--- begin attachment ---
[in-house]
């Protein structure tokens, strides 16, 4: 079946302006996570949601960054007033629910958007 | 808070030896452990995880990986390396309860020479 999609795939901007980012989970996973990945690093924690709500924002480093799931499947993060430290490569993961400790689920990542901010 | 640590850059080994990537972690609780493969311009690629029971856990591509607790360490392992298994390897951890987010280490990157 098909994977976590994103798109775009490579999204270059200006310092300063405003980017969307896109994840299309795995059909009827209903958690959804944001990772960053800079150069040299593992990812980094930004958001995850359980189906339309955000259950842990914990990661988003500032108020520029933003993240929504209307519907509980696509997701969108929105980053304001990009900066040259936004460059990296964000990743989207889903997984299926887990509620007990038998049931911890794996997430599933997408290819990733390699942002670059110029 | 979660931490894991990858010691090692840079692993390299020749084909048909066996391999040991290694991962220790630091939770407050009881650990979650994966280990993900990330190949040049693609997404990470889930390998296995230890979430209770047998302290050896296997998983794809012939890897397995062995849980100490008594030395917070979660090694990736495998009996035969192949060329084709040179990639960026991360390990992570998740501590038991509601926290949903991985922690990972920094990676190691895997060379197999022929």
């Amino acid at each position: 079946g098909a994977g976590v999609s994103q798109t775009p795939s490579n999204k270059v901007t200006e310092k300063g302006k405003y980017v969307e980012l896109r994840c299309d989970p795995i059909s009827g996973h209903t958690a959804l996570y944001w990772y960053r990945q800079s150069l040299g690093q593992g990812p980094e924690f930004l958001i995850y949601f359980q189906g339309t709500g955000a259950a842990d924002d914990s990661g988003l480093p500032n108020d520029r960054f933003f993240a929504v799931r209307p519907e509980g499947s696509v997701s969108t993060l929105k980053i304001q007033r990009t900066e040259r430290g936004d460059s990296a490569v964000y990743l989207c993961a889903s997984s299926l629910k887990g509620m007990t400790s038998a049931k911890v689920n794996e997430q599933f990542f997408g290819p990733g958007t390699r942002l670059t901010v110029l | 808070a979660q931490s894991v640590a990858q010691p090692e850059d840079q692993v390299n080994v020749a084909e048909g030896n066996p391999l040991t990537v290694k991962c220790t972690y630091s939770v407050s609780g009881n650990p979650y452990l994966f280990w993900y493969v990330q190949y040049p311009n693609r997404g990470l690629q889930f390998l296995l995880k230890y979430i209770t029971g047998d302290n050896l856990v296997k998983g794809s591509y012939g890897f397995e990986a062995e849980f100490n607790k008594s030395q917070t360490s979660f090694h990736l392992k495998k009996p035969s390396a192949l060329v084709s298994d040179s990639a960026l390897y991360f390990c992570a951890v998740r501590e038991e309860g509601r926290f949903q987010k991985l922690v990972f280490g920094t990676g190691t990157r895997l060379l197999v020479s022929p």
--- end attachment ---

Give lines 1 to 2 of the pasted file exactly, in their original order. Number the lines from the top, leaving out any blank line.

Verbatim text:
[in-house]
């Protein structure tokens, strides 16, 4: 079946302006996570949601960054007033629910958007 | 808070030896452990995880990986390396309860020479 999609795939901007980012989970996973990945690093924690709500924002480093799931499947993060430290490569993961400790689920990542901010 | 640590850059080994990537972690609780493969311009690629029971856990591509607790360490392992298994390897951890987010280490990157 098909994977976590994103798109775009490579999204270059200006310092300063405003980017969307896109994840299309795995059909009827209903958690959804944001990772960053800079150069040299593992990812980094930004958001995850359980189906339309955000259950842990914990990661988003500032108020520029933003993240929504209307519907509980696509997701969108929105980053304001990009900066040259936004460059990296964000990743989207889903997984299926887990509620007990038998049931911890794996997430599933997408290819990733390699942002670059110029 | 979660931490894991990858010691090692840079692993390299020749084909048909066996391999040991290694991962220790630091939770407050009881650990979650994966280990993900990330190949040049693609997404990470889930390998296995230890979430209770047998302290050896296997998983794809012939890897397995062995849980100490008594030395917070979660090694990736495998009996035969192949060329084709040179990639960026991360390990992570998740501590038991509601926290949903991985922690990972920094990676190691895997060379197999022929």